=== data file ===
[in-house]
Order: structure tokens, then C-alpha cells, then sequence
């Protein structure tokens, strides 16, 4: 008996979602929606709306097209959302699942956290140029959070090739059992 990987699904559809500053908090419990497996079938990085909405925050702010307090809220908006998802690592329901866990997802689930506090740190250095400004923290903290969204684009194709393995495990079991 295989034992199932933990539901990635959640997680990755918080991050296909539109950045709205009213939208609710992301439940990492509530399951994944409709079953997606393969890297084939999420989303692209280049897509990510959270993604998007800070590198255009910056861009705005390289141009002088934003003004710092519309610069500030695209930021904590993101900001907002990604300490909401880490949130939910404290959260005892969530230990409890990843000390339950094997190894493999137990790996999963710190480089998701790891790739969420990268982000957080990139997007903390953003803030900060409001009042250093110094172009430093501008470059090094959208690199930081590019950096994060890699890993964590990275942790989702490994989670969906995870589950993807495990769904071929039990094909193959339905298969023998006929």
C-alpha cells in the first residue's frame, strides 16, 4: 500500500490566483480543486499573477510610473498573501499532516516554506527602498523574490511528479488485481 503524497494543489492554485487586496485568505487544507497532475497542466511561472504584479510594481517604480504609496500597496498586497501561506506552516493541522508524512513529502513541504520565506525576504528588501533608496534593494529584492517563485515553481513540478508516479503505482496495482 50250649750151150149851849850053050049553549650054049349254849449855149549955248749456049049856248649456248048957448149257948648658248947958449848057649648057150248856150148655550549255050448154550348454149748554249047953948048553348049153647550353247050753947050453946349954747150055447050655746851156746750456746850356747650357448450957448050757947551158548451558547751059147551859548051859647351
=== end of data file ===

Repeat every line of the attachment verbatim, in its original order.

[in-house]
Order: structure tokens, then C-alpha cells, then sequence
């Protein structure tokens, strides 16, 4: 008996979602929606709306097209959302699942956290140029959070090739059992 990987699904559809500053908090419990497996079938990085909405925050702010307090809220908006998802690592329901866990997802689930506090740190250095400004923290903290969204684009194709393995495990079991 295989034992199932933990539901990635959640997680990755918080991050296909539109950045709205009213939208609710992301439940990492509530399951994944409709079953997606393969890297084939999420989303692209280049897509990510959270993604998007800070590198255009910056861009705005390289141009002088934003003004710092519309610069500030695209930021904590993101900001907002990604300490909401880490949130939910404290959260005892969530230990409890990843000390339950094997190894493999137990790996999963710190480089998701790891790739969420990268982000957080990139997007903390953003803030900060409001009042250093110094172009430093501008470059090094959208690199930081590019950096994060890699890993964590990275942790989702490994989670969906995870589950993807495990769904071929039990094909193959339905298969023998006929």
C-alpha cells in the first residue's frame, strides 16, 4: 500500500490566483480543486499573477510610473498573501499532516516554506527602498523574490511528479488485481 503524497494543489492554485487586496485568505487544507497532475497542466511561472504584479510594481517604480504609496500597496498586497501561506506552516493541522508524512513529502513541504520565506525576504528588501533608496534593494529584492517563485515553481513540478508516479503505482496495482 50250649750151150149851849850053050049553549650054049349254849449855149549955248749456049049856248649456248048957448149257948648658248947958449848057649648057150248856150148655550549255050448154550348454149748554249047953948048553348049153647550353247050753947050453946349954747150055447050655746851156746750456746850356747650357448450957448050757947551158548451558547751059147551859548051859647351